China is targeting STOs

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China is beginning to target Security Token Offerings.

It shouldn’t surprise anyone that as the ICO markets have cooled, specifically due to regulatory crackdowns and/or uncertainties, entrepreneurs have continued to look for ways to finance their projects. Security Token Offerings (STOs) have become popular in recent months because they are seen as a regulatory compliant path for issuing a digital token (usually representing equity, debt, or a claim on cash flow) in exchange for capital from investors.

STOs require an issuer to conduct proper KYC and AML practices, while also adhering to additional requirements depending on which regulation or regulatory exemption is used (Reg D, Reg S, Reg A+, or Reg CF). The idea here is that entrepreneurs have access to similar capital markets as ICO issuers, but regulators are able to ensure a fair, safe, and compliant marketplace.

US-based regulators have encouraged the use of these regulatory compliant financings, but it appears that China is taking the first steps to crackdown on them. The South China Morning Post is reporting that a deputy governor of The People’s Bank of China (China’s central bank) stated “the STO business that has surfaced recently is still essentially an illegal financial activity in China.”

This is interesting because the gentleman who made these remarks, Pan Gongsheng, made sure to separate ICOs from STOs, before saying that both are still rampant and illegal in the country. His comments followed last week’s comments by Huo Xuewen, the chief of the Bureau of Financial Work, who said, “I want to warn those who are promoting STO fundraising in Beijing. Don’t do it in Beijing. You will be kicked out if you do it.”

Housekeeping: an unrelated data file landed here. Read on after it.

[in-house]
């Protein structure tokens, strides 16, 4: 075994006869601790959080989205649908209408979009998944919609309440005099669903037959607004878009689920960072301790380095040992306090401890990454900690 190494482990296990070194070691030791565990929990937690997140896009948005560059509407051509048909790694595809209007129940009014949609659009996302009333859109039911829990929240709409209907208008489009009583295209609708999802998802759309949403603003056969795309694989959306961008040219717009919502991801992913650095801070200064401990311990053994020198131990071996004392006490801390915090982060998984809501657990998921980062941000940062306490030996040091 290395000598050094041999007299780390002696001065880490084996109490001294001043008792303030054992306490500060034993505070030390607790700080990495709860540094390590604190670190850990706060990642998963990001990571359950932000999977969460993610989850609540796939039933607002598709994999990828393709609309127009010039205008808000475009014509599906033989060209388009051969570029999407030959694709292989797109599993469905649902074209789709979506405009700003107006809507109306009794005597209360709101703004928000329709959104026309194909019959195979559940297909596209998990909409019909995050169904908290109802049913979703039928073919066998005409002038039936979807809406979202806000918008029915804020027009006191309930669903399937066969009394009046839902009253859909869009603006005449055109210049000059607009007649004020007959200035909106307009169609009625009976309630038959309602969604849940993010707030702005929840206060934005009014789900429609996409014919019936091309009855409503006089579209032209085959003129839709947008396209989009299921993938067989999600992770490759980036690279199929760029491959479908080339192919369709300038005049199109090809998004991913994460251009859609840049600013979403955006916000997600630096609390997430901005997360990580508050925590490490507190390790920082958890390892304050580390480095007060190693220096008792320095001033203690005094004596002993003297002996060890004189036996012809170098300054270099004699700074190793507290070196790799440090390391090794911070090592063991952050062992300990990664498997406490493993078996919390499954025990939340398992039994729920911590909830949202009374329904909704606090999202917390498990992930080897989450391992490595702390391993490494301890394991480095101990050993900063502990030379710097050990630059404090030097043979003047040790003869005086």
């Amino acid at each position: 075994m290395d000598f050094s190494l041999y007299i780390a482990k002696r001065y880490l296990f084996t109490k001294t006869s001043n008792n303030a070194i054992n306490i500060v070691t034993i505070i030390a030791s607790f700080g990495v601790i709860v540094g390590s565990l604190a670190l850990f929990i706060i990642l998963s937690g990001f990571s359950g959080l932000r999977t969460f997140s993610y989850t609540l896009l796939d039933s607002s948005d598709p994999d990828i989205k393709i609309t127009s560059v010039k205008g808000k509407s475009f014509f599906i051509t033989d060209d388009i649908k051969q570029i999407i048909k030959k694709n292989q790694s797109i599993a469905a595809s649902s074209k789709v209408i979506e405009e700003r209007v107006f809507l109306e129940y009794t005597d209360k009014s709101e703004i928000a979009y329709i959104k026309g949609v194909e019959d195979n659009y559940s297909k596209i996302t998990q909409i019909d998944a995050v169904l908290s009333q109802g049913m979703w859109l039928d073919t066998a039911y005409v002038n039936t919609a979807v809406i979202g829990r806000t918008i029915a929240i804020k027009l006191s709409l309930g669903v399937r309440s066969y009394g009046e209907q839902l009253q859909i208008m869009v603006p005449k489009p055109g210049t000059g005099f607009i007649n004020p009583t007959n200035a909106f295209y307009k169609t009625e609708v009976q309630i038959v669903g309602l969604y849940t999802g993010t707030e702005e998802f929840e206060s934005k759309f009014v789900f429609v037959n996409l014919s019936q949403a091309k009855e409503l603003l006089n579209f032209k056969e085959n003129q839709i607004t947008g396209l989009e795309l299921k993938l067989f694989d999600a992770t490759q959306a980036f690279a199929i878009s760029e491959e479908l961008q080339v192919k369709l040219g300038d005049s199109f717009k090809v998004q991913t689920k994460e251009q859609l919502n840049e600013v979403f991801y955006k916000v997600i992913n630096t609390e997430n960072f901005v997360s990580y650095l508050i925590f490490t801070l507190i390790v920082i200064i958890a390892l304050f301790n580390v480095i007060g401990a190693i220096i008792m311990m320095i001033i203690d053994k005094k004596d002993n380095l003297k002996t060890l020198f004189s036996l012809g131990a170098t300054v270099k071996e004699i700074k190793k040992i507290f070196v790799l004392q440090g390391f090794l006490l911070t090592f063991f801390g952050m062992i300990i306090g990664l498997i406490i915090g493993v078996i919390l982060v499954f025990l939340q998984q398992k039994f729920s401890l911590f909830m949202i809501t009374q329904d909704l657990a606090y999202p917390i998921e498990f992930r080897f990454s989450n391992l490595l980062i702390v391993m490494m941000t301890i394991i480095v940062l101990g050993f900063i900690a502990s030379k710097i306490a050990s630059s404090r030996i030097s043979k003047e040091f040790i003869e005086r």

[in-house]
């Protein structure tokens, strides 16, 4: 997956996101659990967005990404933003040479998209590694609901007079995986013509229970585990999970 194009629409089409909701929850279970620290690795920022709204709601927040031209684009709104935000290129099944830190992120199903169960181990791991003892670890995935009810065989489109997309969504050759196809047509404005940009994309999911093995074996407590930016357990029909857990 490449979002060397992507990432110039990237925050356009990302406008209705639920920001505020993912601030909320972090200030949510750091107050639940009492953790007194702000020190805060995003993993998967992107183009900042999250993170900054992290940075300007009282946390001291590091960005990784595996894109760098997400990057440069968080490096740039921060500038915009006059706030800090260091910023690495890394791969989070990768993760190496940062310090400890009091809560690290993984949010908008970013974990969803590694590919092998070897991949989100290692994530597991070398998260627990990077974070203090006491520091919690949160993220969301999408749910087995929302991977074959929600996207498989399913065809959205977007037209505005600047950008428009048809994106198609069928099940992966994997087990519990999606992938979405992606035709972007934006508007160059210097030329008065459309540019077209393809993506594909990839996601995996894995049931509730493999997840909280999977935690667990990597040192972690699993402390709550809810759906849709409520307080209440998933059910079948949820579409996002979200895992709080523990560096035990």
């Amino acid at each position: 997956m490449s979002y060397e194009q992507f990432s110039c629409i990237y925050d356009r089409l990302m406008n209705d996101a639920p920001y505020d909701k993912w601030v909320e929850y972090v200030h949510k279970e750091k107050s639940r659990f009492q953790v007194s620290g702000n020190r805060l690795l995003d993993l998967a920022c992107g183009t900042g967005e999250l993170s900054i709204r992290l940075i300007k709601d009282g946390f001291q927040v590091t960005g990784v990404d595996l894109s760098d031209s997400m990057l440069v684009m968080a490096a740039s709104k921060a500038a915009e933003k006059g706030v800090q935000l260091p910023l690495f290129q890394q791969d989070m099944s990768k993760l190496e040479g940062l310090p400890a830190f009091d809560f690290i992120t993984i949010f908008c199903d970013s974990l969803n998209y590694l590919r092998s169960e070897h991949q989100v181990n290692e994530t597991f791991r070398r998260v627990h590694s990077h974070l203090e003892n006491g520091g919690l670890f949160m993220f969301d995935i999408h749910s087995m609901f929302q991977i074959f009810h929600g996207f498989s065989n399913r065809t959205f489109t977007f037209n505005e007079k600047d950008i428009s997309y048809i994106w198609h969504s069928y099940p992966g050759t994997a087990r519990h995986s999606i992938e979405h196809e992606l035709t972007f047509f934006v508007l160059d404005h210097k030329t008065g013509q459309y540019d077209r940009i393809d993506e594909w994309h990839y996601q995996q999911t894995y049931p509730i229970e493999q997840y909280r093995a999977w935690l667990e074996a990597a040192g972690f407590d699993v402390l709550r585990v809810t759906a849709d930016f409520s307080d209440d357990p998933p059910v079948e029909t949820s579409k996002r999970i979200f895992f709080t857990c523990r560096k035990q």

Not exactly soft language.

It is unlikely that STOs actually violate any regulations in China today, but this is more of a scare tactic to deter founders from pursuing the new financing path. As we know, China isn’t too keen on losing control of capital markets or having citizens gain greater access to investment opportunities outside of mainland China.

If security token offerings were illegal, the penalty presented wouldn’t be “you will be kicked out,” but rather a fine or jail time. This doesn’t mean that regulators won’t change the rules quickly in an effort to ban STOs, but at least they haven’t done so yet.

China is obviously a unique case but this new development presents a broader question — what would happen if regulators started to target security token offerings in the same way that they have targeted ICOs?

In developed countries, with uncorrupted legal systems and true checks & balances, it would be difficult to see selective enforcement used (ex: you can use Regulation D to fundraise, but if you have a token involved, it is illegal even if you follow the Regulation D rules). The problem arises in less developed countries that have corrupt or overreaching governments and legal systems.

It isn’t a stretch to imagine Venezuela, Russia, China, and others outlawing any financings that involve a digital token. They have enough controls in place to actually enforce these types of bans, while also having the political clout to have the decisions upheld in court. In this scenario, founders would most likely seek friendlier jurisdictions.

This leads us back to the idea of regulation arbitrage. Governments are entering a new world — one where they are forced to create attractive regulatory environments or risk losing their top talent to other nations. Banning all access to token-based capital markets would be one way to accelerate talent flight.

History will be unkind to the governments who bet against this technology. As Victor Hugo said best, “Nothing is more powerful than an idea whose time has come.”


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